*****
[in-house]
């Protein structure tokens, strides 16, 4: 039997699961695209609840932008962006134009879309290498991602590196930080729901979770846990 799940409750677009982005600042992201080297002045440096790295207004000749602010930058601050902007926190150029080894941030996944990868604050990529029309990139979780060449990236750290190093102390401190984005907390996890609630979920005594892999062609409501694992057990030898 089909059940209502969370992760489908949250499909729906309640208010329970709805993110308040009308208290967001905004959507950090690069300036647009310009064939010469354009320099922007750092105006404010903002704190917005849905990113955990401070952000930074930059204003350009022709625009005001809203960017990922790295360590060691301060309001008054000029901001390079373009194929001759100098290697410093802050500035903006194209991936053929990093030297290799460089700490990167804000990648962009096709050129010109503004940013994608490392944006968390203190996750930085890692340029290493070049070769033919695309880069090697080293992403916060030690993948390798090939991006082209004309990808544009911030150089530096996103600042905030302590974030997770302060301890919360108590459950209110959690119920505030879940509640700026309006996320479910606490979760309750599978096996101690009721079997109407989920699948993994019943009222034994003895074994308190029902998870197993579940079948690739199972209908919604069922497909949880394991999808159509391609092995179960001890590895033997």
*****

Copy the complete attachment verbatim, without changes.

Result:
[in-house]
């Protein structure tokens, strides 16, 4: 039997699961695209609840932008962006134009879309290498991602590196930080729901979770846990 799940409750677009982005600042992201080297002045440096790295207004000749602010930058601050902007926190150029080894941030996944990868604050990529029309990139979780060449990236750290190093102390401190984005907390996890609630979920005594892999062609409501694992057990030898 089909059940209502969370992760489908949250499909729906309640208010329970709805993110308040009308208290967001905004959507950090690069300036647009310009064939010469354009320099922007750092105006404010903002704190917005849905990113955990401070952000930074930059204003350009022709625009005001809203960017990922790295360590060691301060309001008054000029901001390079373009194929001759100098290697410093802050500035903006194209991936053929990093030297290799460089700490990167804000990648962009096709050129010109503004940013994608490392944006968390203190996750930085890692340029290493070049070769033919695309880069090697080293992403916060030690993948390798090939991006082209004309990808544009911030150089530096996103600042905030302590974030997770302060301890919360108590459950209110959690119920505030879940509640700026309006996320479910606490979760309750599978096996101690009721079997109407989920699948993994019943009222034994003895074994308190029902998870197993579940079948690739199972209908919604069922497909949880394991999808159509391609092995179960001890590895033997």